I was sitting in the hospital waiting room. My friend was getting a new hip and I was happy to await the news of a successful surgery.
I’d been doing my best to ignore the latest daily bad news of our country running nonstop on the big screen television when my phone alert popped up.
“Oh no,” I said aloud to no one.
The television suddenly had my full attention. I stood up to read the news ticker at the bottom of the screen—-Breaking News: Cokie Roberts Dead at 75.
I go weeks without turning on my television in my home. But on this morning I took in every word.
Cokie was one of the founding mothers of National Public Radio (NPR). I first heard her voice in July of 1981.
I worked on family law cases in a small law firm while studying for the bar exam. Our boss would alternate between public radio with his reggae cassette collection. I remember listening to Cokie as she explained the implications of President Ronald Reagan appointing the first woman to the United States Supreme Court, Sandra Day O’Connor would then go on to be sworn in to the court that September, the same month I was sworn in to the bar.
For nearly 20 years of the last century and nearly 20 years of the current one, Cokie used plain language to help U.S. citizens understand how politics and government worked. She, along with Nina Totenberg and Linda Wertheimer—known as the Three Musketeers—revolutionized political journalism. Close in age and friendship, they supported one another to transform a once all-male industry into one where they played major roles in political news.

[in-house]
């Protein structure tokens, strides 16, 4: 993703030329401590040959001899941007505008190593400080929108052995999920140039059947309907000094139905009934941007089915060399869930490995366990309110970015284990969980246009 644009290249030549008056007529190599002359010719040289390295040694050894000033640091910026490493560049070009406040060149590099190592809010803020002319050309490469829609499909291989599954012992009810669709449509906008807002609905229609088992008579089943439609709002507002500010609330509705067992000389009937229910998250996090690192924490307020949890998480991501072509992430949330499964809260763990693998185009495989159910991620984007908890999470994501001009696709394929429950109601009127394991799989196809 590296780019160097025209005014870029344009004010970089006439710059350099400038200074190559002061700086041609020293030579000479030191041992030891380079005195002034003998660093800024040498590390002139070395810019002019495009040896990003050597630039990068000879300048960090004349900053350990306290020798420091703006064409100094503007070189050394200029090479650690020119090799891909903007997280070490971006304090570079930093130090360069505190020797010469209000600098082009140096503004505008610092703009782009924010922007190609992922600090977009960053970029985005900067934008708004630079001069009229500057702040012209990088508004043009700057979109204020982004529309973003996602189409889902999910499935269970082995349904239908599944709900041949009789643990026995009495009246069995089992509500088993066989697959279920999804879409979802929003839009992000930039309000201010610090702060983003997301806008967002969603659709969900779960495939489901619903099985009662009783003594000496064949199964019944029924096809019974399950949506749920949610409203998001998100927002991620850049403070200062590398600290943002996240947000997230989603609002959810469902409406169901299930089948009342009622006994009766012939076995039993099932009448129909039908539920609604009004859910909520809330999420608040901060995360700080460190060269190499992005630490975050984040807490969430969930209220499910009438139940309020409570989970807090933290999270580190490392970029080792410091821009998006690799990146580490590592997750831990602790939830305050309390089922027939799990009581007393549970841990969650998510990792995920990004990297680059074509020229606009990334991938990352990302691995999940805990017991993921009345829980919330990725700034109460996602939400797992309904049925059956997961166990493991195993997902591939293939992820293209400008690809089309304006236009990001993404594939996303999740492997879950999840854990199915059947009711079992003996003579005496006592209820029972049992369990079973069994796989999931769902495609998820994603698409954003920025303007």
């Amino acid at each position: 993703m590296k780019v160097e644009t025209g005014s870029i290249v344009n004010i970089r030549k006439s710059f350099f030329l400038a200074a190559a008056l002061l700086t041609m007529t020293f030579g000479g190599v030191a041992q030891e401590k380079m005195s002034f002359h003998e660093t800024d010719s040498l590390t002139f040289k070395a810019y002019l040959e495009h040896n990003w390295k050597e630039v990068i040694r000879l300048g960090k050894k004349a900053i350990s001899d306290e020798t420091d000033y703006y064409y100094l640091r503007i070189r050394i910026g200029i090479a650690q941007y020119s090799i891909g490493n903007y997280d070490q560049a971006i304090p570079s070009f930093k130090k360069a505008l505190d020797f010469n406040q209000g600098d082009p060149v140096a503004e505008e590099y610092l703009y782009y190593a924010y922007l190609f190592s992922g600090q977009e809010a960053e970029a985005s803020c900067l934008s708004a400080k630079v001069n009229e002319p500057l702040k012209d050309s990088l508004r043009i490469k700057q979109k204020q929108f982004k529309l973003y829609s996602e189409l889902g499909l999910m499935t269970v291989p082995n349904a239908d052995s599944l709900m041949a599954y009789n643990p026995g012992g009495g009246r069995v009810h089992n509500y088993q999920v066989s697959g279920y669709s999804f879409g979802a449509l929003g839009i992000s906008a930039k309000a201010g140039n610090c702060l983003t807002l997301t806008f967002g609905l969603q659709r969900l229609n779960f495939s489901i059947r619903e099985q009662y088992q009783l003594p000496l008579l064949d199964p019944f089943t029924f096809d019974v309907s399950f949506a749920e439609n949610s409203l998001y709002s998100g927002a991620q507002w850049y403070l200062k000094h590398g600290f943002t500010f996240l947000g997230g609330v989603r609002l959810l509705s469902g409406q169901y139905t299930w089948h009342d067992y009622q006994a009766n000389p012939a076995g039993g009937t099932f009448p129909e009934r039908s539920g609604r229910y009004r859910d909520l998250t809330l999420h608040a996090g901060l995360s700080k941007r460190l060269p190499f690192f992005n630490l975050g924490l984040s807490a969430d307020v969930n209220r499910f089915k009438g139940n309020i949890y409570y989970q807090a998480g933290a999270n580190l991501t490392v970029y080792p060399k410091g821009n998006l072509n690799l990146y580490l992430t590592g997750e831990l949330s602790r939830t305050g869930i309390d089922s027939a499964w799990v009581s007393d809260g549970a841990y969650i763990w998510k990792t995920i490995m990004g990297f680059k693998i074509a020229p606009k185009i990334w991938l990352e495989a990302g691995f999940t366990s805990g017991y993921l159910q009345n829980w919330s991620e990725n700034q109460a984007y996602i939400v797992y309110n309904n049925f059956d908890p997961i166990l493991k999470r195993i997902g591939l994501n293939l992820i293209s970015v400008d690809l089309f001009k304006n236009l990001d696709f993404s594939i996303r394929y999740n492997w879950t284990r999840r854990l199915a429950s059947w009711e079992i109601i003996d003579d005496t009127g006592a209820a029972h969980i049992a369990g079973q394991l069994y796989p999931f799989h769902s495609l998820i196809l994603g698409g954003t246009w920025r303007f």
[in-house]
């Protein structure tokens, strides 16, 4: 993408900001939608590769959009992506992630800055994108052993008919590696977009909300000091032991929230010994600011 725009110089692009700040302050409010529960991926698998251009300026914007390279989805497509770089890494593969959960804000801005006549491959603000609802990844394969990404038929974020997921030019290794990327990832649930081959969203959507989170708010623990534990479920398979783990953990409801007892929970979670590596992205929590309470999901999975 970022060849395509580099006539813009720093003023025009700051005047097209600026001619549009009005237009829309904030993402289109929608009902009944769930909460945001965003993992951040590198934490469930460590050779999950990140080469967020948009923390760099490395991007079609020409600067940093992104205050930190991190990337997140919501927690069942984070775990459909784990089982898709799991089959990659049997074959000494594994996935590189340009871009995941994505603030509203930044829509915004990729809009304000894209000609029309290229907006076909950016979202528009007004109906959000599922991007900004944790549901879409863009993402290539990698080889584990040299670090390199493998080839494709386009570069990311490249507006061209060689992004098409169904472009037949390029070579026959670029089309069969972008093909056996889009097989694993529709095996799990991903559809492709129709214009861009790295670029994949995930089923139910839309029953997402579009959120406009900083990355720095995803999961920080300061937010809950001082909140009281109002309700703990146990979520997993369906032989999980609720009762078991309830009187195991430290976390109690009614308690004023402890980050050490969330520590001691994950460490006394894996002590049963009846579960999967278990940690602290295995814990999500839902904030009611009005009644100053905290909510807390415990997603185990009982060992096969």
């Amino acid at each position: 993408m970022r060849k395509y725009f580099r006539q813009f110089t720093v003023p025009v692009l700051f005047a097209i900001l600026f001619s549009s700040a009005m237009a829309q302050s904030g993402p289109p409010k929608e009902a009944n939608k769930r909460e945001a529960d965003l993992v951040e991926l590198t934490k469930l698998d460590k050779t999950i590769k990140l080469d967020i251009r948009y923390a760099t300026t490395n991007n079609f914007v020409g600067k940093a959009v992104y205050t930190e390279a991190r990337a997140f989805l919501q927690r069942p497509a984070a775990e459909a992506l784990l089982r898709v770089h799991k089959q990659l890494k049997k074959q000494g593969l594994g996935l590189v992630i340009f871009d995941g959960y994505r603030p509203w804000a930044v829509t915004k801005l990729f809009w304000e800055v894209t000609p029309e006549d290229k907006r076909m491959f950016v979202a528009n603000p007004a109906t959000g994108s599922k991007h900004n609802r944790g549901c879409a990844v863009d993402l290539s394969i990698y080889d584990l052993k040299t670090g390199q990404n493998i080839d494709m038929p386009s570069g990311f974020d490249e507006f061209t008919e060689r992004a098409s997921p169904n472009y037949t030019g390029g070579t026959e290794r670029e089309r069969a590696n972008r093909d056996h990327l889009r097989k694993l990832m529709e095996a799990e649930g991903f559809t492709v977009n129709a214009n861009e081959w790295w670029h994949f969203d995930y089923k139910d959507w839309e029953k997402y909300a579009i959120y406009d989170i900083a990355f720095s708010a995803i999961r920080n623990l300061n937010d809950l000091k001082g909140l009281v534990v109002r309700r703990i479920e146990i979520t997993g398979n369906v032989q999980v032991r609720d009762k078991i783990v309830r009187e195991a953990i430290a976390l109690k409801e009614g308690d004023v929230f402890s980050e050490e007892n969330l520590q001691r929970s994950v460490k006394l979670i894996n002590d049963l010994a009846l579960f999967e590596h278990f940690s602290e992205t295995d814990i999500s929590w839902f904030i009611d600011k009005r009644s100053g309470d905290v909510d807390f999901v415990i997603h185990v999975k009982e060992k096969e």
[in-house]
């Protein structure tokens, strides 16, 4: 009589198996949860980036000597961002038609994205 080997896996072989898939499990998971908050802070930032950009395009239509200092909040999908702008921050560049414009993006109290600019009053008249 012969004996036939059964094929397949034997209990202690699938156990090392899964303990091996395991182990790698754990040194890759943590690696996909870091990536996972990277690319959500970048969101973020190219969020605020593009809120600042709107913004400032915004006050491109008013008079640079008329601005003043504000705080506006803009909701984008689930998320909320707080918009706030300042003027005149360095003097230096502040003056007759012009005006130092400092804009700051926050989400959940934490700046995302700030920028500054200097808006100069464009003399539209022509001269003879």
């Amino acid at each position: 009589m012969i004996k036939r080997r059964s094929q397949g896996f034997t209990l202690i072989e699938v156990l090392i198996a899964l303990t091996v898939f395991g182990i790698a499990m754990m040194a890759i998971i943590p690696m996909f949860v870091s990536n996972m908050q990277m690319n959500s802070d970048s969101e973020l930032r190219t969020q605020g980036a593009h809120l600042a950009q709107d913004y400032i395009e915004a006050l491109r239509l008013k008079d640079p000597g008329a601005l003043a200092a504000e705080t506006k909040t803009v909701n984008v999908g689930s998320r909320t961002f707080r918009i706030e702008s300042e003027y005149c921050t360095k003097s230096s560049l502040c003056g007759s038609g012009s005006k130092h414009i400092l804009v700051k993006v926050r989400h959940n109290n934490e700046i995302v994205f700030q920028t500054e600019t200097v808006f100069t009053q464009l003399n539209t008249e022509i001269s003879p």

It would be Nina Totenberg who, a decade after the Day appointment, would give the reporting on another important time for the Senate Judiciary Committee: the testimony of Anita Hill at the confirmation hearing of nominee Clarence Thomas to the United States Supreme Court. Totenberg would later comment that the sexual harassment story Hill told was “her (Nina’s) story,” as she had been similarly treated by a former boss.
October always has me thinking about brave women. It’s Domestic Violence Awareness Month and I think of the those who have the courage to start a new life, even risk being killed when they leave a violent relationship. It’s also Breast Cancer Awareness Month which makes me I think of the millions of women who live with it, survived it, or fear it.
Cokie Roberts died of breast cancer. I cherish anew all of the women in my life who are by my side on my journey. My Ninas and my Lindas. With them, we, too, can be a part of some small revolution.
Who are your Musketeers?
Which courageous women inspire you?
Are you a part of some small revolution?